Management of PDA

Treatment modalities

Watchful waiting for spontaneous closure: This has recently emerged as an option following emergence of evidence that current medical and surgical therapy does not improve the outcome that was intended by treatment. In older preterm infant with BW>1000 g with uncomplicated respiratory course where the likelihood of spontaneous closure is high, this may be the most prudent approach. While awaiting spontaneous closure, a strategy applied to infants with left to right shunt associated with congenital cardiac malformations has been proposed by some investigators [3]. This includes judicious fluid restriction and diuretics for congestive heart failure; use of minimal supplemental oxygen, permissive hypercapnia, avoidance or correction of metabolic alkalosis to minimize pulmonary vasodilation and application of continuous distending airway pressure to reduce pulmonary blood flow and increase systemic perfusion.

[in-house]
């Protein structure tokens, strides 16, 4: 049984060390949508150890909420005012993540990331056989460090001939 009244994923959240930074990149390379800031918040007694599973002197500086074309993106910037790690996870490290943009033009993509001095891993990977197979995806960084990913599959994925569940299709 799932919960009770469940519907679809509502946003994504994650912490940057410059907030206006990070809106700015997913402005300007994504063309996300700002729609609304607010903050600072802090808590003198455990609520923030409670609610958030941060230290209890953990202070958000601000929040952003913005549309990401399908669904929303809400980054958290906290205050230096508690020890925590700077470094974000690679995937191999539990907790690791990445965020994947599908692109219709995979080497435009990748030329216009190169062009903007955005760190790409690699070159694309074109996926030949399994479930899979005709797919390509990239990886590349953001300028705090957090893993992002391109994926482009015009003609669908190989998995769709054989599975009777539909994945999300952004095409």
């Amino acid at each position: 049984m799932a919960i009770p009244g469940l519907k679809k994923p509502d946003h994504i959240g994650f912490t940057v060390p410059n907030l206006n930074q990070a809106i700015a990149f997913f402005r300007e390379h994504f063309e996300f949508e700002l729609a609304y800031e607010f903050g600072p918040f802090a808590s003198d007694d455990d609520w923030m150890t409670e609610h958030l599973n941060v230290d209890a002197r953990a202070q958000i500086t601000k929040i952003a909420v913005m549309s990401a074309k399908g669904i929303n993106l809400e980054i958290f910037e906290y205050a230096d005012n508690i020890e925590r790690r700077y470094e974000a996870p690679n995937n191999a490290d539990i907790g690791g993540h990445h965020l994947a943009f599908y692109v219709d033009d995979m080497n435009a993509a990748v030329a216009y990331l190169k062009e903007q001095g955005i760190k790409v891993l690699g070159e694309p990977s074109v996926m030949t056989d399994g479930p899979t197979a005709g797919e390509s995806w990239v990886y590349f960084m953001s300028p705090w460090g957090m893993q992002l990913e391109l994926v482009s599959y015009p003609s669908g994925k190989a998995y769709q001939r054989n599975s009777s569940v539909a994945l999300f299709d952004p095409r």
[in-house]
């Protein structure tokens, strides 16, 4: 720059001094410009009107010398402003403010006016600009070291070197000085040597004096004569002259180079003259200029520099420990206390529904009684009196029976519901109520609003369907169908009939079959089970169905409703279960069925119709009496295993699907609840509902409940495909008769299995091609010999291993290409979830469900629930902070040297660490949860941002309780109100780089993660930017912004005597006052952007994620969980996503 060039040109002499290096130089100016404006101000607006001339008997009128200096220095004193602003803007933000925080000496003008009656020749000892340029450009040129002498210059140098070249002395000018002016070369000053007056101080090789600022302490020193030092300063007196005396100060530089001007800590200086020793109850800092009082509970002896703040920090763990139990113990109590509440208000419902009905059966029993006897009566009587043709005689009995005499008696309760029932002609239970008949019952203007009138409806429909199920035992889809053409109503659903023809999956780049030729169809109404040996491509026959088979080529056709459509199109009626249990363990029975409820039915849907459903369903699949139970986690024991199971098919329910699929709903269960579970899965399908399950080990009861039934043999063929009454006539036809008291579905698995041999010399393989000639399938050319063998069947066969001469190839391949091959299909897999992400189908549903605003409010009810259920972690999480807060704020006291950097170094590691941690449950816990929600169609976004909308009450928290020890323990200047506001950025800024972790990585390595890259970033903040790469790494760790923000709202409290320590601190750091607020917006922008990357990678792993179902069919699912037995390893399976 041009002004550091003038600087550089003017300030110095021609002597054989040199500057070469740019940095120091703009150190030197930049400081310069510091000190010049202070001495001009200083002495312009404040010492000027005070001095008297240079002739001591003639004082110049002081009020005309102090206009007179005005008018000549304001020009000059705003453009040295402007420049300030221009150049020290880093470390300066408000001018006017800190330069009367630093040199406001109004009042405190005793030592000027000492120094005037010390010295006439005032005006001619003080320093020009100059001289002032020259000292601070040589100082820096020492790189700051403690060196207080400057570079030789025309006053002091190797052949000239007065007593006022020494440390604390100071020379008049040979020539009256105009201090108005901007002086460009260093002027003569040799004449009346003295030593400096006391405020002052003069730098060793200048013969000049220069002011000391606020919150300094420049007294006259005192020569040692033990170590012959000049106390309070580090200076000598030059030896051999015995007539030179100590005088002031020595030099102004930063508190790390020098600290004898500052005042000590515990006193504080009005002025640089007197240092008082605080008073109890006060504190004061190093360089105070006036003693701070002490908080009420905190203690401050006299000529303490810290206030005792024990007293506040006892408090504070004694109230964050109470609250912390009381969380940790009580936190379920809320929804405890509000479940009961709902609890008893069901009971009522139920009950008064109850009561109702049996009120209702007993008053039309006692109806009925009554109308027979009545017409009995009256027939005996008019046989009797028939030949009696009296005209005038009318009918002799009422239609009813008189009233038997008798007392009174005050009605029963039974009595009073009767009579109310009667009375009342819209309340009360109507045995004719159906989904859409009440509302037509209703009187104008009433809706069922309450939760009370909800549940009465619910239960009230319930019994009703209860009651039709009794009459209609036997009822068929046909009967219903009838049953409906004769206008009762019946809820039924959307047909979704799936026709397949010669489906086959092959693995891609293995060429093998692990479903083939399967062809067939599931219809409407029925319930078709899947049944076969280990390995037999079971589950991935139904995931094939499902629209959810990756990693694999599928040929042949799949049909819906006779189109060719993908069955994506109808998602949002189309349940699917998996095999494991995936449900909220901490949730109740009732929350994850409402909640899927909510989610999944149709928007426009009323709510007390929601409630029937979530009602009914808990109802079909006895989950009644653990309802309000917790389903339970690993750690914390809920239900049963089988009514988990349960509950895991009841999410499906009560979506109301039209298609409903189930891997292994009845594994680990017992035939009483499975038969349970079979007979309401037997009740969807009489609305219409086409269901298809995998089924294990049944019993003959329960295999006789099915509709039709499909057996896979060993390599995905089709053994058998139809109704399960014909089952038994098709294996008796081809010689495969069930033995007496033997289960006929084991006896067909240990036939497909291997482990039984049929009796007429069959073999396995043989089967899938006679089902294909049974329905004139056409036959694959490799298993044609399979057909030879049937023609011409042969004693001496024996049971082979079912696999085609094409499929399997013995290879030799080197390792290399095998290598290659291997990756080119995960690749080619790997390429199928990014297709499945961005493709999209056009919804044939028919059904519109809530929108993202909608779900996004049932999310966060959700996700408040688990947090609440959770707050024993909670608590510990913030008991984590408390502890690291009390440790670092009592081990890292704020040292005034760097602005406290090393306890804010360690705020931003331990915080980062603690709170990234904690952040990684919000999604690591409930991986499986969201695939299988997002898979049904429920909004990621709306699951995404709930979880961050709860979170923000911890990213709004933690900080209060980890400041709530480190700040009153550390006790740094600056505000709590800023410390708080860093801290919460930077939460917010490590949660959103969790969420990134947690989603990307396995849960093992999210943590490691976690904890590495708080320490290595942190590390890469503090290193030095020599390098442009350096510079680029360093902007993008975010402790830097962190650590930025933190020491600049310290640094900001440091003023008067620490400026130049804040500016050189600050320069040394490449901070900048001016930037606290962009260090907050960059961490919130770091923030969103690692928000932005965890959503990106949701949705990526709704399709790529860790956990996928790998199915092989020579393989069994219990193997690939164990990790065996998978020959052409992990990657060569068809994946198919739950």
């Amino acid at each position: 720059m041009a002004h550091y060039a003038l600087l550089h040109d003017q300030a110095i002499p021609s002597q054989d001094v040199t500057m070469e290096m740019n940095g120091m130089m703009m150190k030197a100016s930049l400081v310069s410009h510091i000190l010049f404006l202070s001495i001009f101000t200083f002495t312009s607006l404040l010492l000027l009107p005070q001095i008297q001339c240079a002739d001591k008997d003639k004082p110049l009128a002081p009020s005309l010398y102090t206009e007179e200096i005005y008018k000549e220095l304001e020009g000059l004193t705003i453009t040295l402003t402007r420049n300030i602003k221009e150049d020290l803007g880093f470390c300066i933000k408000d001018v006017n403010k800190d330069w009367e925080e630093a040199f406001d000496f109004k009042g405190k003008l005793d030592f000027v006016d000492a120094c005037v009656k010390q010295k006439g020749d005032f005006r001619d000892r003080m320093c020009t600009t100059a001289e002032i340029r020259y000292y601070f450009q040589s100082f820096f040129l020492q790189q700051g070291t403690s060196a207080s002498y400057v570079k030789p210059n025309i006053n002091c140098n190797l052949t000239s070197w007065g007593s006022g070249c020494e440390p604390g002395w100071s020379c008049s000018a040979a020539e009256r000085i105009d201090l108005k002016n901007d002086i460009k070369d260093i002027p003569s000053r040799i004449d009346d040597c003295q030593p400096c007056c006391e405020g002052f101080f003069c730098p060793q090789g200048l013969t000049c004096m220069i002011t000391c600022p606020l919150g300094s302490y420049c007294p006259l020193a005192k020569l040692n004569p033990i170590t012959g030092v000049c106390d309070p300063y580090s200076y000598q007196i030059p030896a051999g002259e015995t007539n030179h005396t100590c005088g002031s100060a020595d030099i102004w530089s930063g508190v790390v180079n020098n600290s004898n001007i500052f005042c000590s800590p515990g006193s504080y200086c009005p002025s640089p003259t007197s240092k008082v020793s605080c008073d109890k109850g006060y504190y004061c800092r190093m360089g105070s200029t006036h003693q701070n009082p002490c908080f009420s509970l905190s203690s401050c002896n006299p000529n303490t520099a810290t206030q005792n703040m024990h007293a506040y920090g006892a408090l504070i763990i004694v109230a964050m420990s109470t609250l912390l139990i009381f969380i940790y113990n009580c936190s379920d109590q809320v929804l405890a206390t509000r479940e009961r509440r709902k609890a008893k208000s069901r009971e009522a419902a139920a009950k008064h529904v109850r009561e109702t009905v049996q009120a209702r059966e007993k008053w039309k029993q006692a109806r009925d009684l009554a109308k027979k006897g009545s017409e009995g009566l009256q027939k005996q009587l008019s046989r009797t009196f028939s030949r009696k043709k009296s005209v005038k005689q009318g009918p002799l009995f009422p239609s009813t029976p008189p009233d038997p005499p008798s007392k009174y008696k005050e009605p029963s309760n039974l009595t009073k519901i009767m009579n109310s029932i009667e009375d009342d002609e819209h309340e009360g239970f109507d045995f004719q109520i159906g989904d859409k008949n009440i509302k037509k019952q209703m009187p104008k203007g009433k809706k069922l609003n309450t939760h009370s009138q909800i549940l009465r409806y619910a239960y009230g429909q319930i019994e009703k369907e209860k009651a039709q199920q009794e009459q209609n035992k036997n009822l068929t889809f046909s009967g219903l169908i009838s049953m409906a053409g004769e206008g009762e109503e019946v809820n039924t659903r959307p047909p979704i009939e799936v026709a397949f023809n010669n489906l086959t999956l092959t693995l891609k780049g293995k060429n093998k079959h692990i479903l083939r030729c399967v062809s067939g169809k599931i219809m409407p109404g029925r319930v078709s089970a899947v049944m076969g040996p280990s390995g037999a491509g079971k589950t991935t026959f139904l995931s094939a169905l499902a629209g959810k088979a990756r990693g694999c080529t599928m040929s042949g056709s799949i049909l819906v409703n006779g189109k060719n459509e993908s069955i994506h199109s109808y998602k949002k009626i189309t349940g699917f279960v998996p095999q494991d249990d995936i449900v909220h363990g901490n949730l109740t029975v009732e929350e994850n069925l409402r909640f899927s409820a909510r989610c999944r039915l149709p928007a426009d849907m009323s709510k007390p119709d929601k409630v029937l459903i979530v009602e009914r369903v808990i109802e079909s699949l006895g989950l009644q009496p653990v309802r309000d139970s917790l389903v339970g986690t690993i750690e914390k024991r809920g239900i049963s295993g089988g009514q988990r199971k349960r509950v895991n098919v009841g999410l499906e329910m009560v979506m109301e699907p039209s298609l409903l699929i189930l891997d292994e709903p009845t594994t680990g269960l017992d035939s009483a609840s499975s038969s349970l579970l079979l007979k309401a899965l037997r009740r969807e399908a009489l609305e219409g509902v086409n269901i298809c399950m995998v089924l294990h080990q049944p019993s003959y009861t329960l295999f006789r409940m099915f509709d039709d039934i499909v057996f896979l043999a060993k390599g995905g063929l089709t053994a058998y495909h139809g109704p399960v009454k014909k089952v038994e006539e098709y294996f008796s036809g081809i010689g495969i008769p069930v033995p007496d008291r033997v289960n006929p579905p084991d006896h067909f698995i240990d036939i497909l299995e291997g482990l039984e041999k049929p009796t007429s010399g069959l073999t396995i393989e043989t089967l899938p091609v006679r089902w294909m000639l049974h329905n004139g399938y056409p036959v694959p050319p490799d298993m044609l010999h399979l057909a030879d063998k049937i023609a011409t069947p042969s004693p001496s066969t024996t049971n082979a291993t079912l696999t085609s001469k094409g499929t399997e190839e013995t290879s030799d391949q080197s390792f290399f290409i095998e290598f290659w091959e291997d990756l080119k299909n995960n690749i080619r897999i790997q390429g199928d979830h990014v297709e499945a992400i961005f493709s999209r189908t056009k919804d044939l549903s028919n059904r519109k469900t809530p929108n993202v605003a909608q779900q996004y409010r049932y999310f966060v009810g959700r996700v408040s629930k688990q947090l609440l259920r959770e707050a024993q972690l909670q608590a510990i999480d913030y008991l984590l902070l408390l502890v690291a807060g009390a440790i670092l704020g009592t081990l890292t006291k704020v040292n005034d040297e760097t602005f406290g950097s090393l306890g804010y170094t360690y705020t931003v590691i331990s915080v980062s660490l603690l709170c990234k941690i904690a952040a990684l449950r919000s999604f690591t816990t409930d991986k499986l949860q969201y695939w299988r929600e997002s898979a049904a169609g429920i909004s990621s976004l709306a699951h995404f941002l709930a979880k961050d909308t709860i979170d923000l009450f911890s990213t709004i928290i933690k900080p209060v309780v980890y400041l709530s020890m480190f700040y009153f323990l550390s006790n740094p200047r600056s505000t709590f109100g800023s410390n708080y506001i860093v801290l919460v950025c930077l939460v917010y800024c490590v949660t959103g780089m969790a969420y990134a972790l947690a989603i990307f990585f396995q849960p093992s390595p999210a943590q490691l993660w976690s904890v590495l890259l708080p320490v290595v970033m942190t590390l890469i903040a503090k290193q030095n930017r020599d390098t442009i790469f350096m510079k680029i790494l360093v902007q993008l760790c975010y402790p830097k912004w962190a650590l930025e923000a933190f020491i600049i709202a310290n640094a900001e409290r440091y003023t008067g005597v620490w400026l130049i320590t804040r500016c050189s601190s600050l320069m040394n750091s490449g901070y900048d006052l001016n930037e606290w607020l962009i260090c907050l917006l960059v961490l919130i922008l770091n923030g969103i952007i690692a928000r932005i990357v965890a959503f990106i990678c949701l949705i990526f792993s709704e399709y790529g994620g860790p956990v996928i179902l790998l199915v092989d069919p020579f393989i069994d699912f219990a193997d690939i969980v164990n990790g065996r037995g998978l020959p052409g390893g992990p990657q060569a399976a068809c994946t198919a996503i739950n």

Medical therapy

Choice of drug: Cyclo-oxygenase inhibitors such as indomethacin and ibuprofen remain the mainstay of medical therapy. Indomethacin is most widely used but Ibuprofen is now being recommended as the drug of choice owing to reduction in the risk of NEC and transient renal insufficiency [46]. Success of PDA closure by paracetamol in a limited number of extreme preterm neonates have been reported [47], but further studies are needed to confirm its effectiveness and safety when used for this indication.